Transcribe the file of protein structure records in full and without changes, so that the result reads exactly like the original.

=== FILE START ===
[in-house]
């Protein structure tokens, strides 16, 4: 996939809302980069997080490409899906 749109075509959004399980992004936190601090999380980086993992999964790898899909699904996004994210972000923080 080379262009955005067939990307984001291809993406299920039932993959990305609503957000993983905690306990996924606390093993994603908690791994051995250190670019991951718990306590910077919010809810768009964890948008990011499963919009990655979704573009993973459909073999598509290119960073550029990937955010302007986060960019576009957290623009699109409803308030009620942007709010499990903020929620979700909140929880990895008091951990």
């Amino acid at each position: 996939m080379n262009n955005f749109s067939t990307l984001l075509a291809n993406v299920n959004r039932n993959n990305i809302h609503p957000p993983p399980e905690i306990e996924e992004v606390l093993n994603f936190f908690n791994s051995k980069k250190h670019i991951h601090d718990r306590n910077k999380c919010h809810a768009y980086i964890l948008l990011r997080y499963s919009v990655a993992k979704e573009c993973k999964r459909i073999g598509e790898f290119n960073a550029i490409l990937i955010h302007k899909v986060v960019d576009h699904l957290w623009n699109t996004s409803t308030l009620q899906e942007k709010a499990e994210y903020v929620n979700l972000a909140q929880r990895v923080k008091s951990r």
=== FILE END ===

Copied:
[in-house]
């Protein structure tokens, strides 16, 4: 996939809302980069997080490409899906 749109075509959004399980992004936190601090999380980086993992999964790898899909699904996004994210972000923080 080379262009955005067939990307984001291809993406299920039932993959990305609503957000993983905690306990996924606390093993994603908690791994051995250190670019991951718990306590910077919010809810768009964890948008990011499963919009990655979704573009993973459909073999598509290119960073550029990937955010302007986060960019576009957290623009699109409803308030009620942007709010499990903020929620979700909140929880990895008091951990």
């Amino acid at each position: 996939m080379n262009n955005f749109s067939t990307l984001l075509a291809n993406v299920n959004r039932n993959n990305i809302h609503p957000p993983p399980e905690i306990e996924e992004v606390l093993n994603f936190f908690n791994s051995k980069k250190h670019i991951h601090d718990r306590n910077k999380c919010h809810a768009y980086i964890l948008l990011r997080y499963s919009v990655a993992k979704e573009c993973k999964r459909i073999g598509e790898f290119n960073a550029i490409l990937i955010h302007k899909v986060v960019d576009h699904l957290w623009n699109t996004s409803t308030l009620q899906e942007k709010a499990e994210y903020v929620n979700l972000a909140q929880r990895v923080k008091s951990r």